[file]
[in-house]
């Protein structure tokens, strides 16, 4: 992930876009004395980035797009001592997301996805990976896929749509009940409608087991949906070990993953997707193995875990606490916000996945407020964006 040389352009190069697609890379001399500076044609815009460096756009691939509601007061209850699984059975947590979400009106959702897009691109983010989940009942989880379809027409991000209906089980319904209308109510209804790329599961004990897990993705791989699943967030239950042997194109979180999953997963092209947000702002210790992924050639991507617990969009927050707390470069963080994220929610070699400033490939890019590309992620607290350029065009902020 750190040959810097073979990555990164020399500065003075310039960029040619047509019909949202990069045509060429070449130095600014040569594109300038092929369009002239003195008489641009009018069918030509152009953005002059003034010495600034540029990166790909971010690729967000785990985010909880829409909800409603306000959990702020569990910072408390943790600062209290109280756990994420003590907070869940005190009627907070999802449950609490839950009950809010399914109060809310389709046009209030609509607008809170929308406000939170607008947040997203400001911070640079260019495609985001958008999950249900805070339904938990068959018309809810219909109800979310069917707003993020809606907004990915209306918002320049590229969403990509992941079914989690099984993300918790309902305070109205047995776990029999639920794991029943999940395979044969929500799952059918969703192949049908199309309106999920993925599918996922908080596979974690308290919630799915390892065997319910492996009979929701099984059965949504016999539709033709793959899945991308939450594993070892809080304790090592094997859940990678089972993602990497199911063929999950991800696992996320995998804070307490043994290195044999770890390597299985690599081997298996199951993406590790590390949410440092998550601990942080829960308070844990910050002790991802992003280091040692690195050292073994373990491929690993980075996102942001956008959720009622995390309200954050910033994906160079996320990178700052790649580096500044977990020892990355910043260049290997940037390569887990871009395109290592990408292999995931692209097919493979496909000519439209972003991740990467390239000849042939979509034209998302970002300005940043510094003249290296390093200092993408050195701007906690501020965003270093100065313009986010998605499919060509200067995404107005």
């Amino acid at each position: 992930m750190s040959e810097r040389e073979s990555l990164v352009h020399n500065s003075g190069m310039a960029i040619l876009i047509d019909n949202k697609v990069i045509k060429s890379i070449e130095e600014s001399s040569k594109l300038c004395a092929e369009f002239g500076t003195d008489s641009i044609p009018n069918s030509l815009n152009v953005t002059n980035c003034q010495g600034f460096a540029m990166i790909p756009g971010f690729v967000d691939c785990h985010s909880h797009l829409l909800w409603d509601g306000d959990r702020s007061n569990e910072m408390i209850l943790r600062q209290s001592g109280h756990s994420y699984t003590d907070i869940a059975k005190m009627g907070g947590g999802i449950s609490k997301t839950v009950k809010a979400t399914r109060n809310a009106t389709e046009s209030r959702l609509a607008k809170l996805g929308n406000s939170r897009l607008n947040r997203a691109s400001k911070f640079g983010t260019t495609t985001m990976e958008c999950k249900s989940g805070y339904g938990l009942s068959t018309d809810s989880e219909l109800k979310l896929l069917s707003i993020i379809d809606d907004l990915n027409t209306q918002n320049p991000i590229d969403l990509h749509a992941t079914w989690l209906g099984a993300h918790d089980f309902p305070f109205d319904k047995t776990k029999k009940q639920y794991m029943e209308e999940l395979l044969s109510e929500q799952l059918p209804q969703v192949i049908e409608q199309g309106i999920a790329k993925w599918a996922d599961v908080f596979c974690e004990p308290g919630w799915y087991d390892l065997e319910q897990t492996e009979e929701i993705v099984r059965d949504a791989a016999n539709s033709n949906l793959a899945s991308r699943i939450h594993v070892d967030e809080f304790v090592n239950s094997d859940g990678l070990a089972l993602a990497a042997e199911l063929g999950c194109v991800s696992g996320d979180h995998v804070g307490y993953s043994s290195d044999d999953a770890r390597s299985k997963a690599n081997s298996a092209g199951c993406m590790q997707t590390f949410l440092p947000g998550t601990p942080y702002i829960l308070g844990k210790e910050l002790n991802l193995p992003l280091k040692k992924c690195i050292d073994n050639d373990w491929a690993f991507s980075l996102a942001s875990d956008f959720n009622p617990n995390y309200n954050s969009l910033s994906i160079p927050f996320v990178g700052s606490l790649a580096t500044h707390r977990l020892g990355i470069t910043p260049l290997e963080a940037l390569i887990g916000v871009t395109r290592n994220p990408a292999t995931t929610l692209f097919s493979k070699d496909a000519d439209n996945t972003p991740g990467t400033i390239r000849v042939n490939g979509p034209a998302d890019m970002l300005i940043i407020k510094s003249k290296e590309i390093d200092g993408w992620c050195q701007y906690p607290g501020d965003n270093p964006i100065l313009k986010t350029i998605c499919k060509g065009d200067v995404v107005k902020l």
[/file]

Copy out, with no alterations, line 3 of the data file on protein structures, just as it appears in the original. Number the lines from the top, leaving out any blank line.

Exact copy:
């Amino acid at each position: 992930m750190s040959e810097r040389e073979s990555l990164v352009h020399n500065s003075g190069m310039a960029i040619l876009i047509d019909n949202k697609v990069i045509k060429s890379i070449e130095e600014s001399s040569k594109l300038c004395a092929e369009f002239g500076t003195d008489s641009i044609p009018n069918s030509l815009n152009v953005t002059n980035c003034q010495g600034f460096a540029m990166i790909p756009g971010f690729v967000d691939c785990h985010s909880h797009l829409l909800w409603d509601g306000d959990r702020s007061n569990e910072m408390i209850l943790r600062q209290s001592g109280h756990s994420y699984t003590d907070i869940a059975k005190m009627g907070g947590g999802i449950s609490k997301t839950v009950k809010a979400t399914r109060n809310a009106t389709e046009s209030r959702l609509a607008k809170l996805g929308n406000s939170r897009l607008n947040r997203a691109s400001k911070f640079g983010t260019t495609t985001m990976e958008c999950k249900s989940g805070y339904g938990l009942s068959t018309d809810s989880e219909l109800k979310l896929l069917s707003i993020i379809d809606d907004l990915n027409t209306q918002n320049p991000i590229d969403l990509h749509a992941t079914w989690l209906g099984a993300h918790d089980f309902p305070f109205d319904k047995t776990k029999k009940q639920y794991m029943e209308e999940l395979l044969s109510e929500q799952l059918p209804q969703v192949i049908e409608q199309g309106i999920a790329k993925w599918a996922d599961v908080f596979c974690e004990p308290g919630w799915y087991d390892l065997e319910q897990t492996e009979e929701i993705v099984r059965d949504a791989a016999n539709s033709n949906l793959a899945s991308r699943i939450h594993v070892d967030e809080f304790v090592n239950s094997d859940g990678l070990a089972l993602a990497a042997e199911l063929g999950c194109v991800s696992g996320d979180h995998v804070g307490y993953s043994s290195d044999d999953a770890r390597s299985k997963a690599n081997s298996a092209g199951c993406m590790q997707t590390f949410l440092p947000g998550t601990p942080y702002i829960l308070g844990k210790e910050l002790n991802l193995p992003l280091k040692k992924c690195i050292d073994n050639d373990w491929a690993f991507s980075l996102a942001s875990d956008f959720n009622p617990n995390y309200n954050s969009l910033s994906i160079p927050f996320v990178g700052s606490l790649a580096t500044h707390r977990l020892g990355i470069t910043p260049l290997e963080a940037l390569i887990g916000v871009t395109r290592n994220p990408a292999t995931t929610l692209f097919s493979k070699d496909a000519d439209n996945t972003p991740g990467t400033i390239r000849v042939n490939g979509p034209a998302d890019m970002l300005i940043i407020k510094s003249k290296e590309i390093d200092g993408w992620c050195q701007y906690p607290g501020d965003n270093p964006i100065l313009k986010t350029i998605c499919k060509g065009d200067v995404v107005k902020l």